|Chapter Number||BOOK I. XI.-(Continued.)|
|Newspaper Title||Liverpool Herald (NSW : 1897 - 1907)|
|Trove Title||Marian Gonisby|
[Ali BIGHTS RBSBBVBD.]
By E DOME,
Author of 4 Father and Son/ ' The Daughter!
of Eve,» « Mystery of Merveillieu,' &o.
* Ton ought to know, as yon are inolined "lo try something of an experiment in that direction. I fail to remember any such ipewage/
.I wish yon were not against ns, sir.'
"There is no no use encouraging a mis - take, especially in my own son. George, mace 1 have learnt how matters stood- and 1 think yon shonld have told me of it your- self-I have fully considered the affair, and feel bound to advise that Mr Gonisby is right/
.He is all wrong,' protested George.
* Listen to me, lad. Age and experience .onstitute the best judges in a matter of this kind. Eave you considered ooneoquenoen P Consider what would happen on the appear- ance of the 'junior GeorgcB,' wbioh, in tho natural order of things, wo cthould expeot. In tho firßt placo, apart from religion, thoy would bo halt Jew and half gentile. Should yon like to eco them going to tho Synagogue P A. mother's iiiiluenco, in tho matter of religion, is generally moro potent, moro eflootual, moro lasting than that of tho father. Could you onduro that, Goorgo P'
* l had eoarcoly thought BO far in advance,'
"was tho best reply Gcorgo felt anio to make, j
To discuss bili own ponhiblo progeny with bis own father wau enough to diaoonoort even George, who WHH not tho viotim of mook modesty. Still, ho could not help feeling that they woro treading on very dolioato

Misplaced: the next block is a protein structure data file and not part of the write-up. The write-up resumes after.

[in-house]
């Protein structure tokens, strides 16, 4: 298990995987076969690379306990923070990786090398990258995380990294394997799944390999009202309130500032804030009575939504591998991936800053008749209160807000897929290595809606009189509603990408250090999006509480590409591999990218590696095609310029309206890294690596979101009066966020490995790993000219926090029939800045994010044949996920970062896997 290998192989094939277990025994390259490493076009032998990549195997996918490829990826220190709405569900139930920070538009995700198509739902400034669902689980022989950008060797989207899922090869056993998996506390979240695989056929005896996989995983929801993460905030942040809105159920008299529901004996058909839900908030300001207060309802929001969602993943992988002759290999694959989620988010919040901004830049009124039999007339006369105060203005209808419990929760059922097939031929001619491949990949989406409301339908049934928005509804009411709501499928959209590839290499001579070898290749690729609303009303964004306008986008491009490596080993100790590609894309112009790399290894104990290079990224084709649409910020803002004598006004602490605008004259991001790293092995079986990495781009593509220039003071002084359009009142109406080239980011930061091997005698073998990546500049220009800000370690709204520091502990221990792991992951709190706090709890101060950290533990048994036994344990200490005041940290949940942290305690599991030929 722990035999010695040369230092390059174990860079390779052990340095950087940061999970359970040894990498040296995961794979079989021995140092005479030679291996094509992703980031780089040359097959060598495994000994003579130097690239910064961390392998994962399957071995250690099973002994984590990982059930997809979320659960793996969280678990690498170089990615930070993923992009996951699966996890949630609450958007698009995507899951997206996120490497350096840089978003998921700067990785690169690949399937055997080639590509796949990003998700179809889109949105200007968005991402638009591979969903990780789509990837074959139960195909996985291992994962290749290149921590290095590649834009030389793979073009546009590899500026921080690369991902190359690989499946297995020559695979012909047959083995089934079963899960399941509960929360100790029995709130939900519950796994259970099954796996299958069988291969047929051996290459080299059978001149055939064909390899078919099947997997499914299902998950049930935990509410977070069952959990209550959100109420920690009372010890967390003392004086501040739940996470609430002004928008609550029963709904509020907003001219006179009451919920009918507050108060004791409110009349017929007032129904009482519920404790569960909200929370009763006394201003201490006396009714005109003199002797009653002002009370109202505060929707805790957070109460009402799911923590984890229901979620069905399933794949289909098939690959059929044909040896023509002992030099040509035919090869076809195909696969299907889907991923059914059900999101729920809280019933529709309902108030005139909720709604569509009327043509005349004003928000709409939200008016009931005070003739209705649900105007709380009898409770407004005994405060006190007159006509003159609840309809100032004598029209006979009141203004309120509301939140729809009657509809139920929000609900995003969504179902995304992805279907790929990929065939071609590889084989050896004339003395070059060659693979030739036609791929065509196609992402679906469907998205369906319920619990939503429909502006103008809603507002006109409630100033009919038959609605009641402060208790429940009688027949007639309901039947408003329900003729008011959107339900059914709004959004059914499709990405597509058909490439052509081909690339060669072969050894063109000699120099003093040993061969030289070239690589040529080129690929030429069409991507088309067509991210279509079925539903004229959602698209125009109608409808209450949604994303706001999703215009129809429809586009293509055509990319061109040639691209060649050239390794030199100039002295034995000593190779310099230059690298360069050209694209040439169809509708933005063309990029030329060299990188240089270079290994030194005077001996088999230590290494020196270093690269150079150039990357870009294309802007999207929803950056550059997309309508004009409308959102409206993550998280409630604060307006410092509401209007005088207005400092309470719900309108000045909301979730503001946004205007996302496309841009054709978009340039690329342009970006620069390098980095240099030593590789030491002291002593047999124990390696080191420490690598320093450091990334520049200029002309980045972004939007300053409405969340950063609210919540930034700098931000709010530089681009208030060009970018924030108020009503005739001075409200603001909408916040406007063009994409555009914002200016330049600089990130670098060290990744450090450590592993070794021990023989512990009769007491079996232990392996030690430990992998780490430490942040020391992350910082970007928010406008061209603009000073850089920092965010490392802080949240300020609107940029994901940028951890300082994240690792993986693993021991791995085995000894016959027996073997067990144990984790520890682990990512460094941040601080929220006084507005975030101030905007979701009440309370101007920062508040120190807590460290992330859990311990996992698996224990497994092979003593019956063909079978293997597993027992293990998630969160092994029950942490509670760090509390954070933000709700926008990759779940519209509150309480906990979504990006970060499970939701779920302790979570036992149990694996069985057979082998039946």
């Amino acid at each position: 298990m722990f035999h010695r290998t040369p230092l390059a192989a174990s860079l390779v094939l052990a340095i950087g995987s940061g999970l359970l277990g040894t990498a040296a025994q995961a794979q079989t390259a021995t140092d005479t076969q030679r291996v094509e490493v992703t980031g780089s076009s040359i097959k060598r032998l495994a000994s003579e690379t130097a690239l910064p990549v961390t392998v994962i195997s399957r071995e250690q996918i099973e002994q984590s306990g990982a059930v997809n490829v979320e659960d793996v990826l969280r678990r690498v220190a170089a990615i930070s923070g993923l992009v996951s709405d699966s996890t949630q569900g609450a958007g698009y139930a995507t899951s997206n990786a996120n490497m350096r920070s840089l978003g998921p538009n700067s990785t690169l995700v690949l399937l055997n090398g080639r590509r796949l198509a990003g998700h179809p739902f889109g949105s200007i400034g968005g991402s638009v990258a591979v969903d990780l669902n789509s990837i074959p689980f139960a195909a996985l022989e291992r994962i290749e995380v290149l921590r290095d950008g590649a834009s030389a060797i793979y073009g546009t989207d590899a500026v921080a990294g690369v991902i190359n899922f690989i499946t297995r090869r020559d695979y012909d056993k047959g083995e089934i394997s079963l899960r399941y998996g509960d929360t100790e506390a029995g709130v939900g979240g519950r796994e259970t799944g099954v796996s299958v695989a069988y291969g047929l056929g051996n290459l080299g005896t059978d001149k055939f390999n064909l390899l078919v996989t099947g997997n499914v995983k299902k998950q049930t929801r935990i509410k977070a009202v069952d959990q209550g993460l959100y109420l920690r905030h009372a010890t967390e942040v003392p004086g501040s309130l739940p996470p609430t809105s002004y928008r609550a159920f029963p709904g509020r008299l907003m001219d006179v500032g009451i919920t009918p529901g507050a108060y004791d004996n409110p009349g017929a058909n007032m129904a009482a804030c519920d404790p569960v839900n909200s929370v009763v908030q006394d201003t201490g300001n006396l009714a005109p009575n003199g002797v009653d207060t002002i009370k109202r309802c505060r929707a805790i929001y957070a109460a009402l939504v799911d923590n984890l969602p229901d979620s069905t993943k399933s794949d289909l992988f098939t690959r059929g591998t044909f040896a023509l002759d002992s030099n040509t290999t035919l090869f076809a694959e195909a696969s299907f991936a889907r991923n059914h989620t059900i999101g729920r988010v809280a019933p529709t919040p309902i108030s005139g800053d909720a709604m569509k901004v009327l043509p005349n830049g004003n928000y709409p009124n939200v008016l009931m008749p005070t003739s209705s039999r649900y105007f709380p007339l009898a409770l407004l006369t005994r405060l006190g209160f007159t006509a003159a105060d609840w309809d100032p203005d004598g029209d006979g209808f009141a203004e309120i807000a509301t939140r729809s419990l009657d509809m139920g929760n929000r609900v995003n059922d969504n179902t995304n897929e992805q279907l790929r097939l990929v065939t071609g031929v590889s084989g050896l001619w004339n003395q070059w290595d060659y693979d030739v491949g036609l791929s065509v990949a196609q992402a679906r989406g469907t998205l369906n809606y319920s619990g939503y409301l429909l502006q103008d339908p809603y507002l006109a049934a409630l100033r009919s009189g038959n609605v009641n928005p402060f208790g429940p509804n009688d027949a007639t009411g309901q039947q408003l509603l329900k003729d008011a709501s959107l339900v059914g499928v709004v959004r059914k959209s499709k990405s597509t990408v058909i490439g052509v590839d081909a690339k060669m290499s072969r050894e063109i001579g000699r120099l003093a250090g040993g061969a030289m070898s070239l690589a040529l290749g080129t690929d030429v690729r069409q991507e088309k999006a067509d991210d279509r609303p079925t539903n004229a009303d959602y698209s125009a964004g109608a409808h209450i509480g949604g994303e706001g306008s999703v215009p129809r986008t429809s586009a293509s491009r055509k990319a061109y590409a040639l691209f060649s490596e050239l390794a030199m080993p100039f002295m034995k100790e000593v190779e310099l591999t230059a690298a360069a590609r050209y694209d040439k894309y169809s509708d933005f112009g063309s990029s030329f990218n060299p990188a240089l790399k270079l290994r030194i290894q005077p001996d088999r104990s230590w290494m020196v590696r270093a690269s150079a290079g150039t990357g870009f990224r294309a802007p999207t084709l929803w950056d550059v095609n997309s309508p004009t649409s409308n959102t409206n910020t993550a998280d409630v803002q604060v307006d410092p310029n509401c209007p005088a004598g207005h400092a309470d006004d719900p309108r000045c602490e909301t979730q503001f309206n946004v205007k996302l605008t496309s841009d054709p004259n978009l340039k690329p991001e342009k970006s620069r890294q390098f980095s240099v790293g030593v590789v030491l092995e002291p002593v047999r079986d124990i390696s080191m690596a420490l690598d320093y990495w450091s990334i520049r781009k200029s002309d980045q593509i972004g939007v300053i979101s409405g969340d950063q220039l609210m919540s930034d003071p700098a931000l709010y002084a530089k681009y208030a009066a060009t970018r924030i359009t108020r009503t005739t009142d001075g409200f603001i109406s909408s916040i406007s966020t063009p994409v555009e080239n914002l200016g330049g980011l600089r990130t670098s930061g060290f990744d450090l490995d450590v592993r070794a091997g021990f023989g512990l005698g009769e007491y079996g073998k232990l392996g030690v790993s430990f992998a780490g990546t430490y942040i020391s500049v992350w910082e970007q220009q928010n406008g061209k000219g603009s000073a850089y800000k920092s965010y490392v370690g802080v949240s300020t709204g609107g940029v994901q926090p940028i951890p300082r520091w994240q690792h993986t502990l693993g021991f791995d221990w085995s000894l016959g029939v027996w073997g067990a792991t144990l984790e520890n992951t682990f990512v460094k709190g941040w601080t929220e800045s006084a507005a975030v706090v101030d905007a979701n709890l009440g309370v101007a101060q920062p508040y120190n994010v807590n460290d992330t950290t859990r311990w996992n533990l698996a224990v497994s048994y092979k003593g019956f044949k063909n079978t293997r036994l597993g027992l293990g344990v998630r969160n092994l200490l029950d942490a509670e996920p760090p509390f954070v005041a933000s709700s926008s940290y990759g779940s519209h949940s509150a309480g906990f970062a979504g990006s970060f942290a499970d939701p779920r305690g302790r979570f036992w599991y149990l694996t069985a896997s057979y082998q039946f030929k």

.Yon have not Hoon or spoken to Mr
Goniaby on tho subjoot P' ,
* I wish, sir, yon had tried to induce him to give up his unreasonable opposition.'
* That is whore you make a radical mis- take, George. All the reason is, unfor- tunately, on his side : all the infatuation on yours.*
' I don't think infatuation is the proper word to use, sir ; at all events I cannot get over it, and am not going to try to do so.7
j 'So much the worse for you then, my lad.
The ohanoes are, I fanoy, that you and Miss Gonisby will not meet again after they leave. Mr Gonisby gave me to understand
* Did he r
4 It is useless pining after dead-sea fruit.' 'I don't quite grasp the simile, sir ; but allow me to assure you there is nothing dead or dying about it, but on the contrary, it is all very muob alive. Marian and I love eaoh other as truly as-as you and my mother ever did ; and I think, father, you might have put in a word for us.'
41 assure you it would have been useless.' 4 Did Mr Gonisby give you to understand they would never return to Australia P' (This with muoh conoern).
He did not say it in so many words. What he led me to understand was that if thia thing was likely to continue-if he found yourself and the young lady still oherished ideas of what he alluded to as an ' impossible affair'-then his one - course would be to keep his daughter out of all possible reach of you.'